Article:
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Why Stock Market Correction Is Looking More Likely

Stock-Markets / Stock Markets 2010 May 03, 2010 - 04:45 PM GMT

By: Mike_Paulenoff

Stock-Markets

Best Financial Markets Analysis ArticleThe bond market looks like it's made a huge base and is about to break out. The charts on basic materials, China and the retail sector look vulnerable, too, suggesting the consumer may need a rest. All of this could be signaling a disappointment out of Friday's jobs report for April and a possible correction in equities.


Let’s start with the bond market. The chart on the iShares Barclays 20+ Year Treas Bond (TLT) shows what has the potential to be a major base pattern over several months. The low in June of last year was at the 87 1/2 area and the low recently in April was at 87.30-40, which has not followed through on the downside. So it's starting to look like a major double-bottom in the bond market.

TLTs appear to be on the verge of taking out the declining 200 DMA and the trendline going back to March 2009, at around 92.50, only about 30-40 cents from where the TLT closed on Friday. A break through that would give more impetus to the W pattern, which projects to 99-100. And a break beyond that points to 108-112 – a very powerful move in the TLTs and the bonds, indicating that interest rates are coming down (at least on the long end, as they can’t get any lower on the short end).

If the economy is expanding and data is as fantastic as some economist say it is, why does the bond market look like it's about to take off? That would imply that the economy isn't as strong as we think, or there’s a flight to safety starting here.

Let's look at the industrial sector. The iShares Dow Jones US Basic Materials (IYM) includes names like Freeport-McMoRan Copper & Gold Inc. (FCX), Dow Chemical Company (DOW), Alcoa, Inc. (AA), and Newmont Mining (NEM), which are the miners, the chemical producers – the basic materials companies in general. This chart, while it has been in a very powerful uptrend, notice that it's really struggled since early April and suggests that there’s a small top in place, and that top is pointing lower towards a fall that tests the major trendline at March 09 lows at 59.38. From a Friday close at 64.03, that’s a 7-8% pullback. That is not unreasonable, but if the economy were doing so well, why would basic materials ETF look so vulnerable?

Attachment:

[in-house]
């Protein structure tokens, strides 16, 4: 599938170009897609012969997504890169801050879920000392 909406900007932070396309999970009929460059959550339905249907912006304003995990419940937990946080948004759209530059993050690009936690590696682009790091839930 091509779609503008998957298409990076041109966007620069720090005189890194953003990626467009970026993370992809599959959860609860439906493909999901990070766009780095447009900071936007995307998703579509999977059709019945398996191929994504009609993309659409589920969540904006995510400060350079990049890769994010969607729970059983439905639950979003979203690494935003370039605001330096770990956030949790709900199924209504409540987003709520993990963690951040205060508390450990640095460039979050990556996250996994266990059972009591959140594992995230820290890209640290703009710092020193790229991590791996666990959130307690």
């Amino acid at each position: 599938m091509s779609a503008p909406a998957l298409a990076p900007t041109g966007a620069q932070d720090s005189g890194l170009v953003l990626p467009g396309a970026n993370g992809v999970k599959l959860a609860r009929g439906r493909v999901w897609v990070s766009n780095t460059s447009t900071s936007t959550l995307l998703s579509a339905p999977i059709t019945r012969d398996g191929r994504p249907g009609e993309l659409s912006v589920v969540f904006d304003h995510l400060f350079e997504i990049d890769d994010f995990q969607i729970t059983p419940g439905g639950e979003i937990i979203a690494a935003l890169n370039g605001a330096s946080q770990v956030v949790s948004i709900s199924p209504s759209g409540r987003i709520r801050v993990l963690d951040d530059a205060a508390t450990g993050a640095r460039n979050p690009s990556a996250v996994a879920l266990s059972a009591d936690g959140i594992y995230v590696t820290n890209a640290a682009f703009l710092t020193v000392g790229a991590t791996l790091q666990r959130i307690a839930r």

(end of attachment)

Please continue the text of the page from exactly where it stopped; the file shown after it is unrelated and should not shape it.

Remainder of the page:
Looking at the momentum indicator on the IYM chart, you can see it peaked all the way back in mid-March, creating a series of lower highs while the price action has been flagging and arguably peaking. So the IYM is something to keep an eye on.

The China Shanghai Composite Index (SHCOMP) chart has appeared for some time poised to fail. It finally broke down out of the sideways congestion area the week before last, starting a correction that is going to seek out the next key level to test around the 2716-15 to 2640-50. You’ll also see the 50 and 200 day moving averages are about to cross on the downside, which is not a good sign.

This appear to be telling us that the Chinese market, whether because it’s tightened rates and requirements for loans, is weakening, and that its engine for growth and procurement of basic materials -- key to the U.S. economy in general and the IYM, in particular -- is slowing down.

What else could be holding up the US economy at this point? The US consumer.